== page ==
Disturbing scenes that had to be cut for TV

An episode of television goes through three stages before it's seen by viewers: first it's written, then it's filmed, and then it's edited. And after all this, it's still possible you won't ever see it—particularly if it's excessively violent, sexual, or both. Often, various versions of scenes are made, but sometimes, they're just cut completely if there's no way to negotiate the material. Here are some memorable examples of scenes that were eliminated from shows for being too disturbing—or even led to an episode being banned altogether.

A sex scene too intense for HBO (Girls)

Over six seasons, HBO's Girls attracted attention for its unflinching displays of drug use, nudity and sexuality, including masturbation, anal sex, possible rape, and more. According to creator Lena Dunham, there was one scene HBO refused to air during the show's second season because it would have cost the network its broadcasting license. The scene in question? A moment in which Elijah, played by Andrew Reynolds, ejaculates. While co-executive producer Judd Apatow referred to the scene as "sexually provocative, and that's what made it interesting and new and fun," HBO refused to show it.

Getting squeezed to death (Game of Thrones)

Another HBO show known for its portrayals of sex and violence, Game of Thrones has been controversial since its inception, prompting its viewers to ask every week, "Did they really have to show that?" Like The Walking Dead, it's hard to imagine what kind of scene would be so disturbing it couldn't be aired, given that this is the same show that brought us Sansa's wedding night and Ned Stark's execution, only two of many. One scene, though, from the show's fourth season, was so intensely brutal that it had to be cut. It was written as part of a longer sequence in "The Mountain and the Viper," in which Gregor Clegane squeezes Oberyn Martell's head until it explodes. (Oh, but wait.) When cast member Ben Crompton, who plays Dolorous Edd, saw the scene, he recalled thinking, "Oh my God, they're never going to be able to show that on telly." He was right, and a different edit was used.

Later, Fat Joey (The Walking Dead)

AMC's The Walking Dead is pretty hard to watch normally, what with all the killing of zombies (particularly bad when those zombies are kids), and the discovery of an oasis that then turns out to be a trap set by cannibals. So when a show that has no qualms about killing sacred characters or showing explicit violence in every episode has a scene cut because it's too much…yikes. When Fat Joey, played by Joseph Hoover, died in Season 7's mid-season finale, the scene was predictably gory. But as Hoover told ComicBook.com, getting beaten to death by Darryl wasn't depicted as violently as it could have been. "Everybody said it looked so awesome," said Hoover, "but also pretty graphic. So I'm assuming that's why they didn't show that angle." Whether or not the show has decided to tone down the violence after things got particularly crazy in the Season 7 premiere remains to be seen.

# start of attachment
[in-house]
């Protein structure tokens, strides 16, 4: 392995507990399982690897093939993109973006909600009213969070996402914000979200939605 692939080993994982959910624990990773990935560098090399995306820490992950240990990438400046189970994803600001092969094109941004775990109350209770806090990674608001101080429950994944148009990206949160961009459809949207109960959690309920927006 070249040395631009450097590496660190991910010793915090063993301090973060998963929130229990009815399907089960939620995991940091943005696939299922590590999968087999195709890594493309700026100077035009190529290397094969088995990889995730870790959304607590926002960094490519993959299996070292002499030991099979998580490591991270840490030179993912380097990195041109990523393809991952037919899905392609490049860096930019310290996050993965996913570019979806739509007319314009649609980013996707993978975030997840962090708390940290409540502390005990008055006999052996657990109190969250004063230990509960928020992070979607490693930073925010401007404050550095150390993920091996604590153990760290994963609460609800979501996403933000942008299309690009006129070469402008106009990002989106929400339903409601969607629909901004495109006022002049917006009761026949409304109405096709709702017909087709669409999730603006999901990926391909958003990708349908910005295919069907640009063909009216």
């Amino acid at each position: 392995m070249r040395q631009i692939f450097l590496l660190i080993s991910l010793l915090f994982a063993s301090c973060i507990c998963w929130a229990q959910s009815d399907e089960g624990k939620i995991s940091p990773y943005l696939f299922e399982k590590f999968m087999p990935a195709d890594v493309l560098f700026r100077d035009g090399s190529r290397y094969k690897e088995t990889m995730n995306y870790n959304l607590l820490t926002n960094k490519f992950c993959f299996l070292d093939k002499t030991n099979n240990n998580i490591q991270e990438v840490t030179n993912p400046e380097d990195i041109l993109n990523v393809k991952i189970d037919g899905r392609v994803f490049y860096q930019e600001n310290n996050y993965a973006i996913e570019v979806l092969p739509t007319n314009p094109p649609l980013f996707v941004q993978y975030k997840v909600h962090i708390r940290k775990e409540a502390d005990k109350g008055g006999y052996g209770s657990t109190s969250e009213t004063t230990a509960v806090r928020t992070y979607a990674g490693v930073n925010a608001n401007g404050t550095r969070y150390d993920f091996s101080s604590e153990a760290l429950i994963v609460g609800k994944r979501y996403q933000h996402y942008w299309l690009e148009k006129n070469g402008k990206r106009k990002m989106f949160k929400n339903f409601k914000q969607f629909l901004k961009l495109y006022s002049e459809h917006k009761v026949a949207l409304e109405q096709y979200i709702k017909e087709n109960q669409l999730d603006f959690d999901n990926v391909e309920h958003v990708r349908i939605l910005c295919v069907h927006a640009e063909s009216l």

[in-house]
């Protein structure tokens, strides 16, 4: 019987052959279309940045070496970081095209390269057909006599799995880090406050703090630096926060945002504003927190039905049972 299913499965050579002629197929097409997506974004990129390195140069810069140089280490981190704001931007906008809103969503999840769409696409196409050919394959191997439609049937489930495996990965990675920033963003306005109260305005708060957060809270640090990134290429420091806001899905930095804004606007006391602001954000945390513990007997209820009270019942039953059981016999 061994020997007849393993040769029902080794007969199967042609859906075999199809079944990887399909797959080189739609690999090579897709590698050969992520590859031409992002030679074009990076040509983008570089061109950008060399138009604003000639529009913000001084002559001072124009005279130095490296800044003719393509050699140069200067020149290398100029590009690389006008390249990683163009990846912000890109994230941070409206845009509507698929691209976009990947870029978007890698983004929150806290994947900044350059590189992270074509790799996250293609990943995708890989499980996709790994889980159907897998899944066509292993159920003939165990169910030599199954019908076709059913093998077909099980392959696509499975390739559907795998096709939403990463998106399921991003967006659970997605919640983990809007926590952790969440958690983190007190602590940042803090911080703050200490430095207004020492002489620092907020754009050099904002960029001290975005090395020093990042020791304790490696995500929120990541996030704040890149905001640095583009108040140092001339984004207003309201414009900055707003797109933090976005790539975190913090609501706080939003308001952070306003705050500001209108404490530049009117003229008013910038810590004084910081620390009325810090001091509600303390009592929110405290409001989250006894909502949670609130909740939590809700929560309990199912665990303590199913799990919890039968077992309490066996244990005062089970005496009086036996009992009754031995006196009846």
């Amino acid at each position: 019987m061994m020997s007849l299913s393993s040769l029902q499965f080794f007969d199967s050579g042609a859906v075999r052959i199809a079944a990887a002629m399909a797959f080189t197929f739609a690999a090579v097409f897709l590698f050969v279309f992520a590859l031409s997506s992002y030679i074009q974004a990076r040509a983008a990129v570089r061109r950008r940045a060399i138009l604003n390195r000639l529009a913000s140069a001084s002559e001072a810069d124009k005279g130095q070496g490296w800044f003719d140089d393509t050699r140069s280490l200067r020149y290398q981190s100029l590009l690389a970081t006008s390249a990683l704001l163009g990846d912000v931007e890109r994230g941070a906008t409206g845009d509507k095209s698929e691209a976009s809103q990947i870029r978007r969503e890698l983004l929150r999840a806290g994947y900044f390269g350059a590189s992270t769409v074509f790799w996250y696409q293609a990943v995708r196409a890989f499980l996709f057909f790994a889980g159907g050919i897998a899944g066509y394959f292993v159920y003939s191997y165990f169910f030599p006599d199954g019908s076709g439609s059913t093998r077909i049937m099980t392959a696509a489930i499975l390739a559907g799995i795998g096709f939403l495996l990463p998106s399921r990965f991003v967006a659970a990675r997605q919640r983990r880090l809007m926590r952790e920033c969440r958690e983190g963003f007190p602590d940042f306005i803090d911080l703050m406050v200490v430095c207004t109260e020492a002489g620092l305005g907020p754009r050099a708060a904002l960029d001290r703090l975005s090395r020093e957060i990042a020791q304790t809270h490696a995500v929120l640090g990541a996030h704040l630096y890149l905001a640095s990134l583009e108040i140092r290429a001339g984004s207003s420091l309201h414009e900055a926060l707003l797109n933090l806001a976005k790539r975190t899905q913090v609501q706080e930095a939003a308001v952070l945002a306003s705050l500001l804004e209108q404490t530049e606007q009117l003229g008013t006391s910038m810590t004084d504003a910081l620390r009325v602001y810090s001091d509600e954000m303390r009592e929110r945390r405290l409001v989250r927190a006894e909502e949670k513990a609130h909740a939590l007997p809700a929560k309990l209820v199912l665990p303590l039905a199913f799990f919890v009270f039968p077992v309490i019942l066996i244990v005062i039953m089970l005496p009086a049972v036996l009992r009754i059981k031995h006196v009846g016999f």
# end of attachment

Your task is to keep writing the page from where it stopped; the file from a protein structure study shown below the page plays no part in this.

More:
Incest and murder (The X-Files)

"Home," a Season 4 episode of Fox's long-running sci-fi hit The X-Files, aired in October of 1996, after which it was quickly banned from being shown on the network—and pulled for syndication—due to numerous scenes that were deemed beyond disturbing, including one involving a baby being buried alive, a quadruple amputee hiding under a bed (the mother of brothers in the episode, who's been breeding with them for years), and some truly ghastly murders. On Halloween of 1999, Fox showed the episode again with the caveat, "Consider yourself warned."

The worst breakfast ever (Dexter)

Showtime's hit drama Dexter was as innately overall disturbing as you'd expect any show about a serial killer/forensic expert to be, but the initial draft of the opening credits were actually deemed too dark to air. In the unused sequence, Dexter shaves, makes breakfast (probably the most upsetting part of the sequence), and gets dressed, and it's impressive how unsettling those ordinary tasks seem in this context. You can watch the original credits here, and compare it against the ones that actually aired.

The one with the bomb scare joke (Friends)

What? Friends? Yep. This scene, which was supposed to be included in an October 2001 episode, was pulled, given that making a joke about a bomb scare in an airport one month after 9/11 was definitely in poor taste, given the global context.

The possible rape scene (Poldark)

After much outrage, the BBC chose not to air a Poldark scene between Ross Poldark, the series' hero, and his former lover, Elizabeth. The scene was in the preview of the show's second season, and while the network—as well as Andrew Graham, the son of the author of the books upon which the series was based—insisted that rape wasn't actually being depicted, the network pulled it, replacing it with something more overtly consensual.

Negan and Lucille cross the line (The Walking Dead)

The Walking Dead left a slew of tough-to-watch footage on the cutting floor again during the making of the Season 7 premiere, when all 11 characters were filmed being murdered by Negan (Jeffrey Dean Morgan) and his bat, Lucille. While it was Glenn (Steven Yeun) and Abraham (Michael Cudlitz) who died on the show, things could have gone differently—as they did during the ultimately unaired footage in which the pregnant Maggie gets bludgeoned. It was deemed more disturbing than the scenes that actually aired. You might be able to find it online, but…maybe don't.